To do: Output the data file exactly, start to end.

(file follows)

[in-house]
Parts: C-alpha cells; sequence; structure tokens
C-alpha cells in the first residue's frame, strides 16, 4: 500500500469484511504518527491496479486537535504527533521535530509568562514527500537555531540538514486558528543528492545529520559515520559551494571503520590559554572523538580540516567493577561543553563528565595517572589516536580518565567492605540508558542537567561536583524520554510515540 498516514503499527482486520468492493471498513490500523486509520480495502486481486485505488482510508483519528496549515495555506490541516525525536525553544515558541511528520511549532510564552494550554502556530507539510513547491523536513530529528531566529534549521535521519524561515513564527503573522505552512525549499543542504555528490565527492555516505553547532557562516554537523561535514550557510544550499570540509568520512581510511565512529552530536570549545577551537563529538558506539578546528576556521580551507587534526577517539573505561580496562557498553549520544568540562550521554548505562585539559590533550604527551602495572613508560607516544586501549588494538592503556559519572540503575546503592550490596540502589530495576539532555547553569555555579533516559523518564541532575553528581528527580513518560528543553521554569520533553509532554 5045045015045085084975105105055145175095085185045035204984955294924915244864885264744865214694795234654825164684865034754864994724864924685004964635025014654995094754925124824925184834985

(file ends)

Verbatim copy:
[in-house]
Parts: C-alpha cells; sequence; structure tokens
C-alpha cells in the first residue's frame, strides 16, 4: 500500500469484511504518527491496479486537535504527533521535530509568562514527500537555531540538514486558528543528492545529520559515520559551494571503520590559554572523538580540516567493577561543553563528565595517572589516536580518565567492605540508558542537567561536583524520554510515540 498516514503499527482486520468492493471498513490500523486509520480495502486481486485505488482510508483519528496549515495555506490541516525525536525553544515558541511528520511549532510564552494550554502556530507539510513547491523536513530529528531566529534549521535521519524561515513564527503573522505552512525549499543542504555528490565527492555516505553547532557562516554537523561535514550557510544550499570540509568520512581510511565512529552530536570549545577551537563529538558506539578546528576556521580551507587534526577517539573505561580496562557498553549520544568540562550521554548505562585539559590533550604527551602495572613508560607516544586501549588494538592503556559519572540503575546503592550490596540502589530495576539532555547553569555555579533516559523518564541532575553528581528527580513518560528543553521554569520533553509532554 5045045015045085084975105105055145175095085185045035204984955294924915244864885264744865214694795234654825164684865034754864994724864924685004964635025014654995094754925124824925184834985